We've talked about it before, how boring people seem to think Oklahoma is a boring place. They call it "fly-over territory" and other slanderous names of the like. It bothers me when I hear it because I know they aren't right. You see, there are no boring places, just boring people.

Take for instance, most people get one or two trips through the Wichita Mountains and decide that they've seen it. It's hard to believe but it's true. The only time most people venture out of their car in our mountains is to either take a look off the top of Mount Scott and the obligatory walk around the visitors center. Then they have the gall to say they've seen the mountains.

I've spent a lot of my time just randomly driving around to find new and interesting places. Some of the best views can be found roadside, but it's not along the roads most people travel.

It's understandable I guess. When I go home to see my family, I don't lollygag my way up there. I hop on the turnpike and make a three-hour drive in about two and a half. I imagine most people do the same regardless of where they're going. It's all about getting there these days.

Most of the time, I've made the same drive so often, I get tired of seeing the same things and places. Even if it's just the commute home, once in a while, I've got to take a different route. In doing this, I almost always find a new beautiful little spot everywhere I go. Even if it's the same old place but from a different angle.

If more people did that, I'm convinced the Southwest Oklahoma reputation of being "fly-over" territory would come to an end. It's amazing what you can spot along the older roads and highways in this part of the state.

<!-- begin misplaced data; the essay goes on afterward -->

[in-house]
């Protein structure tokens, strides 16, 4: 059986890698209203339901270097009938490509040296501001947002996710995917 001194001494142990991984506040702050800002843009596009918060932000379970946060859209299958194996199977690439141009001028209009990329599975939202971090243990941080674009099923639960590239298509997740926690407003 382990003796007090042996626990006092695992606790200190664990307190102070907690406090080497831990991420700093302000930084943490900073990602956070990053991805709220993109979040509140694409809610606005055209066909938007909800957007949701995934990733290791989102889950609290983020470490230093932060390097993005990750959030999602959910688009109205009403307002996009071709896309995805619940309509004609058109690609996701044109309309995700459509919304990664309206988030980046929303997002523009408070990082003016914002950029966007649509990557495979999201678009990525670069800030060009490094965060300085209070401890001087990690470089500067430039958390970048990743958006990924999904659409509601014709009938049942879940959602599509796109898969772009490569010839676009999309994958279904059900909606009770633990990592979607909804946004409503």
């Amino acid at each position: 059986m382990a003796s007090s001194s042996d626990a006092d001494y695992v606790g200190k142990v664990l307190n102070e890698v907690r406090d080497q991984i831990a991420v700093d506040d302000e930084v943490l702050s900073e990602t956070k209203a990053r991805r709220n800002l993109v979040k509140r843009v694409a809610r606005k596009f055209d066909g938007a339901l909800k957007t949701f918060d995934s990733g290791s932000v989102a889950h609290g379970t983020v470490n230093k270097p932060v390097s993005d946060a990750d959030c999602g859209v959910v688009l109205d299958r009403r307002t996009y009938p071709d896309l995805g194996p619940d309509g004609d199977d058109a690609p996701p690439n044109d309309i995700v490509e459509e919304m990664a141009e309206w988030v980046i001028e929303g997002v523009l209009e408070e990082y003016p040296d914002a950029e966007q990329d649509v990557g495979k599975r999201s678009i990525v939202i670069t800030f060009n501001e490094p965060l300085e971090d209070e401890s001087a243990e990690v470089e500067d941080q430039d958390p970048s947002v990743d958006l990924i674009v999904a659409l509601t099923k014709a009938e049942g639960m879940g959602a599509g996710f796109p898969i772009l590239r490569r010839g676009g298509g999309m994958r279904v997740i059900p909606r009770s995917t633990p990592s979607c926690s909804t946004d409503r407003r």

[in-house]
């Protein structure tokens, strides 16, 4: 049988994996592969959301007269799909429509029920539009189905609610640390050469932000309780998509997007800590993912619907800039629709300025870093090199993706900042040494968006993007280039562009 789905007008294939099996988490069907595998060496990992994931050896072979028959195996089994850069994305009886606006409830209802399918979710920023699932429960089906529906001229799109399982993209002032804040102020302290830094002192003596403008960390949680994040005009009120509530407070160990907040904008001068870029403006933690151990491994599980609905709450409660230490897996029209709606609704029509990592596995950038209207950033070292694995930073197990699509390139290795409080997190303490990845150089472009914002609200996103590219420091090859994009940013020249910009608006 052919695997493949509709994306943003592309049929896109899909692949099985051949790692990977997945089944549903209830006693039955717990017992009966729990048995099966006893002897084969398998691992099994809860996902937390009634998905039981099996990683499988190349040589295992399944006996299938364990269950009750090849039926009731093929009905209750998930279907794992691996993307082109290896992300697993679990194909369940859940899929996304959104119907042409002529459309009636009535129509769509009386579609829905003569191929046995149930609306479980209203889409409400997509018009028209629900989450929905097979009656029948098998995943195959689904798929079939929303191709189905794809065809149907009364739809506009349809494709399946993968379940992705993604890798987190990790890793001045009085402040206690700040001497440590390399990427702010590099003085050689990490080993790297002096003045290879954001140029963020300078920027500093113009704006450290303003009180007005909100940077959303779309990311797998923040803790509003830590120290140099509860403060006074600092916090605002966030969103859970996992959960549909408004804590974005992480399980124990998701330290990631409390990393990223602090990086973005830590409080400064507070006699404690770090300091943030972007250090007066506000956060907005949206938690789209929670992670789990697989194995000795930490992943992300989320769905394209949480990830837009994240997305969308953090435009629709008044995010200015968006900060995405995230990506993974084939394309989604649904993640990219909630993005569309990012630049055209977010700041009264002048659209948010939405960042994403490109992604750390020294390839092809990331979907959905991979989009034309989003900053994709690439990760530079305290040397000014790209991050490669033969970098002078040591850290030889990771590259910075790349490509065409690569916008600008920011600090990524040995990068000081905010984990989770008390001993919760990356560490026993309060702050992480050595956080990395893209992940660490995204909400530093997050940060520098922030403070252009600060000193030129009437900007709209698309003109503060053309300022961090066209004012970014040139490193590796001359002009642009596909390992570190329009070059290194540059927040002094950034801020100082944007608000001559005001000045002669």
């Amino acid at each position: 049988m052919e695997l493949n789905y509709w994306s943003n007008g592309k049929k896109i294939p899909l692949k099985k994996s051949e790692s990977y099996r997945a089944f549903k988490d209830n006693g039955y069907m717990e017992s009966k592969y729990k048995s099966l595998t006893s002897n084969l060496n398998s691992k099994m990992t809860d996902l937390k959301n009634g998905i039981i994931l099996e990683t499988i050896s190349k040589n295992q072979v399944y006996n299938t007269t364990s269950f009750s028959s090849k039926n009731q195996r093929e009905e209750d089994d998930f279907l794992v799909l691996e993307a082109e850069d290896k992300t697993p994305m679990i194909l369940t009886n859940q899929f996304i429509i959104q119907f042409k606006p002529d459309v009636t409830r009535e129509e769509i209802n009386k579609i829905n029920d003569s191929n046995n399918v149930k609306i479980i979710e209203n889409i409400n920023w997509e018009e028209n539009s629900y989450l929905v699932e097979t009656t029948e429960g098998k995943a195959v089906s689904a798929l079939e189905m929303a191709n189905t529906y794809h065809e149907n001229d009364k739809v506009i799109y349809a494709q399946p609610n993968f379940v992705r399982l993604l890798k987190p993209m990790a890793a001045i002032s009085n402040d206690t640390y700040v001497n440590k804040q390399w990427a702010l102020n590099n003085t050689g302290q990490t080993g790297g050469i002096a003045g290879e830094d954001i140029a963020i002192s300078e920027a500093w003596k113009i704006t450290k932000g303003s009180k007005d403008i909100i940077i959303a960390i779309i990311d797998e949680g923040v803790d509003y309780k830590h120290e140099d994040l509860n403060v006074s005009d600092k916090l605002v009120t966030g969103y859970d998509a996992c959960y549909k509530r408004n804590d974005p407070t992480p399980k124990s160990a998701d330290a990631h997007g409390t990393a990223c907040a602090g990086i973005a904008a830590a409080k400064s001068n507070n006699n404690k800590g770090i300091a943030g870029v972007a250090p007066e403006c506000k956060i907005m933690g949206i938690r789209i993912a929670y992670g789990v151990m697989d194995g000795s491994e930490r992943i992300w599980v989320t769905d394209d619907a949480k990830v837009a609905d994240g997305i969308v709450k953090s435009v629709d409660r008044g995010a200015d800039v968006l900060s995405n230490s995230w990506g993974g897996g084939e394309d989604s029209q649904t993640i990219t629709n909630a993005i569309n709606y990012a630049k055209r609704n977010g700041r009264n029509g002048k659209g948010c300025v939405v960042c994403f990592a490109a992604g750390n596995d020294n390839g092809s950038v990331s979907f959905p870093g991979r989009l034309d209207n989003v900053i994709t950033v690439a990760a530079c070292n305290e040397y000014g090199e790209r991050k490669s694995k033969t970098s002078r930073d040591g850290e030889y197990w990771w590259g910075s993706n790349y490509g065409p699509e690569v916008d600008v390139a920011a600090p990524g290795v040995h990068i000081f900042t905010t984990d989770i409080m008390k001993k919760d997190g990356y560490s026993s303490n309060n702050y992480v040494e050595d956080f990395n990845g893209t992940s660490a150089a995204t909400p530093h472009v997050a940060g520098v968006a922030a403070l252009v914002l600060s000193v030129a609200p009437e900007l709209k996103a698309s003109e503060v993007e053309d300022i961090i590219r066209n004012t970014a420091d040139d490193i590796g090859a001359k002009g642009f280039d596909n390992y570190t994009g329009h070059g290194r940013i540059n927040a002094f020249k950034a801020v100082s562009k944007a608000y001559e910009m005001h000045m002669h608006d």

The Beauty Of Southwest Oklahoma

Too many people spend too much time complaining about being in Southwest Oklahoma. If only they'd shut their mouths and open their eyes from time to time, then they'd see the true beauty of this place.

Oklahoma's Top 25 Largest Employers

Too many people think all they'll ever find is yet another dead-end job. Here's a quick list from the Oklahoma Department of Commerce featuring the twenty-five largest employers in Oklahoma who are always looking to hire good people.

KEEP READING: Here are the most popular baby names in every state

Using March 2019 data from the Social Security Administration, Stacker compiled a list of the most popular names in each of the 50 states and Washington D.C., according to their 2018 SSA rankings. The top five boy names and top five girl names are listed for each state, as well as the number of babies born in 2018 with that name. Historically common names like Michael only made the top five in three states, while the less common name Harper ranks in the top five for 22 states.

Curious what names are trending in your home state? Keep reading to see if your name made the top five -- or to find inspiration for naming your baby.

LOOK: The most expensive weather and climate disasters in recent decades

Stacker ranked the most expensive climate disasters by the billions since 1980 by the total cost of all damages, adjusted for inflation, based on 2021 data from the National Oceanic and Atmospheric Administration (NOAA). The list starts with Hurricane Sally, which caused $7.3 billion in damages in 2020, and ends with a devastating 2005 hurricane that caused $170 billion in damage and killed at least 1,833 people. Keep reading to discover the 50 of the most expensive climate disasters in recent decades in the U.S.

READ ON: See the States Where People Live the Longest

Stacker used data from the 2020 County Health Rankings to rank every state's average life expectancy from lowest to highest. The 2020 County Health Rankings values were calculated using mortality counts from the 2016-2018 National Center for Health Statistics. The U.S. Census 2019 American Community Survey and America's Health Rankings Senior Report 2019 data were also used to provide demographics on the senior population of each state and the state's rank on senior health care, respectively.

Read on to learn the average life expectancy in each state.